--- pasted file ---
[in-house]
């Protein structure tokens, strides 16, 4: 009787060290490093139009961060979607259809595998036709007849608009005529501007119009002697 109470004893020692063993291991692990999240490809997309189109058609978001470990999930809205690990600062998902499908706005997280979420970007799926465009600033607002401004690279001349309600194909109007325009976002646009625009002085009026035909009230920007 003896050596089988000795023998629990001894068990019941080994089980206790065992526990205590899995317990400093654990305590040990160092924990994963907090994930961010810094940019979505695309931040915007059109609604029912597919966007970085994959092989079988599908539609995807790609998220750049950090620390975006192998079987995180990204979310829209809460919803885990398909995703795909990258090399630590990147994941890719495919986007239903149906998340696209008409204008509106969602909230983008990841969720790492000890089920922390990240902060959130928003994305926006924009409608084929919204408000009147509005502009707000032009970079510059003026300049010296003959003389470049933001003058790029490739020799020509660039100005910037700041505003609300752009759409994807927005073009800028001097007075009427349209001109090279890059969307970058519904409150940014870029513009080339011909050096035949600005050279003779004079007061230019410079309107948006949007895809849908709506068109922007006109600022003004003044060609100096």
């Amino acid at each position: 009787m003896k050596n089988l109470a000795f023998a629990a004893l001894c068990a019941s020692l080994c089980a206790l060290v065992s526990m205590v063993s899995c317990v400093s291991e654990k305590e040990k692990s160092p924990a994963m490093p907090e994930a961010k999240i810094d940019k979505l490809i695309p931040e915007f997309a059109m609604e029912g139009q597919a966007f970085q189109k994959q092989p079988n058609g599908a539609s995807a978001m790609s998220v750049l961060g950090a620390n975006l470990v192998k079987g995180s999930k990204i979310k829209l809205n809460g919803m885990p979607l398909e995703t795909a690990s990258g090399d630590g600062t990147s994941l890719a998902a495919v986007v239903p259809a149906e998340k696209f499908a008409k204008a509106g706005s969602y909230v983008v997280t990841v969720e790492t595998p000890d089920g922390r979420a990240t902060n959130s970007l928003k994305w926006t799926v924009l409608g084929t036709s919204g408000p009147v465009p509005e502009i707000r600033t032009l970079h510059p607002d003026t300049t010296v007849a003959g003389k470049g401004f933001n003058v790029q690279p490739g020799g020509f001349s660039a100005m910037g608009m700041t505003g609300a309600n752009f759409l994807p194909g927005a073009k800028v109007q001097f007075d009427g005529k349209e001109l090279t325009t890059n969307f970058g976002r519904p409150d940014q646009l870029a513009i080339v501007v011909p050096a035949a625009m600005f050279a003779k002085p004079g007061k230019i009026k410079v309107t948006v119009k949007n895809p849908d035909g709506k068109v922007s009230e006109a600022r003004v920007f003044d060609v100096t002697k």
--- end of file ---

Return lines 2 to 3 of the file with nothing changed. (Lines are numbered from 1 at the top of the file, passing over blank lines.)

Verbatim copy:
């Protein structure tokens, strides 16, 4: 009787060290490093139009961060979607259809595998036709007849608009005529501007119009002697 109470004893020692063993291991692990999240490809997309189109058609978001470990999930809205690990600062998902499908706005997280979420970007799926465009600033607002401004690279001349309600194909109007325009976002646009625009002085009026035909009230920007 003896050596089988000795023998629990001894068990019941080994089980206790065992526990205590899995317990400093654990305590040990160092924990994963907090994930961010810094940019979505695309931040915007059109609604029912597919966007970085994959092989079988599908539609995807790609998220750049950090620390975006192998079987995180990204979310829209809460919803885990398909995703795909990258090399630590990147994941890719495919986007239903149906998340696209008409204008509106969602909230983008990841969720790492000890089920922390990240902060959130928003994305926006924009409608084929919204408000009147509005502009707000032009970079510059003026300049010296003959003389470049933001003058790029490739020799020509660039100005910037700041505003609300752009759409994807927005073009800028001097007075009427349209001109090279890059969307970058519904409150940014870029513009080339011909050096035949600005050279003779004079007061230019410079309107948006949007895809849908709506068109922007006109600022003004003044060609100096």
């Amino acid at each position: 009787m003896k050596n089988l109470a000795f023998a629990a004893l001894c068990a019941s020692l080994c089980a206790l060290v065992s526990m205590v063993s899995c317990v400093s291991e654990k305590e040990k692990s160092p924990a994963m490093p907090e994930a961010k999240i810094d940019k979505l490809i695309p931040e915007f997309a059109m609604e029912g139009q597919a966007f970085q189109k994959q092989p079988n058609g599908a539609s995807a978001m790609s998220v750049l961060g950090a620390n975006l470990v192998k079987g995180s999930k990204i979310k829209l809205n809460g919803m885990p979607l398909e995703t795909a690990s990258g090399d630590g600062t990147s994941l890719a998902a495919v986007v239903p259809a149906e998340k696209f499908a008409k204008a509106g706005s969602y909230v983008v997280t990841v969720e790492t595998p000890d089920g922390r979420a990240t902060n959130s970007l928003k994305w926006t799926v924009l409608g084929t036709s919204g408000p009147v465009p509005e502009i707000r600033t032009l970079h510059p607002d003026t300049t010296v007849a003959g003389k470049g401004f933001n003058v790029q690279p490739g020799g020509f001349s660039a100005m910037g608009m700041t505003g609300a309600n752009f759409l994807p194909g927005a073009k800028v109007q001097f007075d009427g005529k349209e001109l090279t325009t890059n969307f970058g976002r519904p409150d940014q646009l870029a513009i080339v501007v011909p050096a035949a625009m600005f050279a003779k002085p004079g007061k230019i009026k410079v309107t948006v119009k949007n895809p849908d035909g709506k068109v922007s009230e006109a600022r003004v920007f003044d060609v100096t002697k």